It’s an awful feeling.
But I’m trying. I’m trying so hard. It’s only been two months, and I am honest with my son when he asks me why I’m sad. I’m trying to spend time in the sadness, not running away from it, facing it as head on as I can; and when there are days that I forget she’s gone (and there are days, admittedly, because as of the mother of two little ones there is plenty I forget) and the knowledge comes rushing back to me, I try to lean into it. I howl in the shower; I wait for it to pass.
And it does, surprisingly. Like a rain cloud that releases its rain and moves on. As hard as the days can get, there are moments when the sun comes out. All I can do is keep hoping for days when those stretches of sun last longer and longer.
Two weeks before she died I wrote her a letter. I was planning on making a last trip out to see her, but the January weather was proving uncooperative.
...One of the things I’m thankful for most is that you never forgot how hard it was with little kids. It’s so hard, Mom. And I know that it’s going to be over one day and they’ll be grown up and fly the coop or whatever, but it’s so hard to know that when you’re in it. Kind of like trying to tell a solider in the trenches that it’ll be okay, the war will be over in three years. Sounds like a great thing, but when the dirt is kicked up all around your spot in the trenches because of the bullets, and you’re sure you’re not going to make it, well...it gets hard to see. And I guess it’s a normal thing when they do get older to forget about how hard it was, and to remember only the cute things they said or how funny they looked trying food for the first time; but you always remembered that it was hard. And I love that, because everyone else forgets.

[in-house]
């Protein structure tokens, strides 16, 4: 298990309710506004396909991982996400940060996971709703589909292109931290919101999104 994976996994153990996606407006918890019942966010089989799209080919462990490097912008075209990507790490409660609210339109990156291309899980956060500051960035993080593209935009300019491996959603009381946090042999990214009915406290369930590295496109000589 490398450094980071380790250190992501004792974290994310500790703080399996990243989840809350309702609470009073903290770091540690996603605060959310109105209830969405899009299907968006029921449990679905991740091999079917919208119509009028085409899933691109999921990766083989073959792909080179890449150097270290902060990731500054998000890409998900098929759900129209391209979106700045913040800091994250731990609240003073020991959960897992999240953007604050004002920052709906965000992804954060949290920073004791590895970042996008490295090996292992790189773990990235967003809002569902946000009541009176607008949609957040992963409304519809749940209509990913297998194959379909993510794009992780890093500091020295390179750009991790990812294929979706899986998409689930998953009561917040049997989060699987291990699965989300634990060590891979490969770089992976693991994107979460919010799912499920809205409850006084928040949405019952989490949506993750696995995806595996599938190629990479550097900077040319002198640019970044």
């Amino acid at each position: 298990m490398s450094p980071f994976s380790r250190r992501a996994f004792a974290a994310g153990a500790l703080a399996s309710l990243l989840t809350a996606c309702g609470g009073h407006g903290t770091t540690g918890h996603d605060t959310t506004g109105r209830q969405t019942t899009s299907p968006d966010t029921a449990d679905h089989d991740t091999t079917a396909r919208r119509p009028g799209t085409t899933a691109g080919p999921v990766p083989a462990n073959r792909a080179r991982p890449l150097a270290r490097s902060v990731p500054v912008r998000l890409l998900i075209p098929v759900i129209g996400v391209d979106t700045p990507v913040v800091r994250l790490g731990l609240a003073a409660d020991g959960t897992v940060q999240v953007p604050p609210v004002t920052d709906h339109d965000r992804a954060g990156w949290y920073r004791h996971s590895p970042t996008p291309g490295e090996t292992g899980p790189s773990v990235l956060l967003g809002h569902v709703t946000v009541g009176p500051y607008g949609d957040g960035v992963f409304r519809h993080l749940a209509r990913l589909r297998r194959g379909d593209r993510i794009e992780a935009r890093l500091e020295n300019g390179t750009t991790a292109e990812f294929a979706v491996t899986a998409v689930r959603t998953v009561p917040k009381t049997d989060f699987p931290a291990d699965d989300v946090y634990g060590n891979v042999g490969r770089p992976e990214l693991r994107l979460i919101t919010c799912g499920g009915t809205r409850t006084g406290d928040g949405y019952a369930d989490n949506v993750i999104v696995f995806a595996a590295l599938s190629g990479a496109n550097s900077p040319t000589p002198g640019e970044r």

“I loved your letter,” she told me over the phone. I tried to imagine her sitting there, just skin and bones now, in the little room off the bedroom she shared with my dad, and all the effort it took for her to shuffle herself out there to sit in the sun.
“We’ll see each other again,” she told me. “When the war is over, right?” she asked me.
“When the war is over.”
Guest post written by Christy Gualtieri. Christy is a Western Pennsylvania based freelance writer who loves to spend time with her husband, son, and daughter, especially while cheering on Pittsburgh's great sports teams. She blogs about religion and pop culture at www.asinglehour.wordpress.com.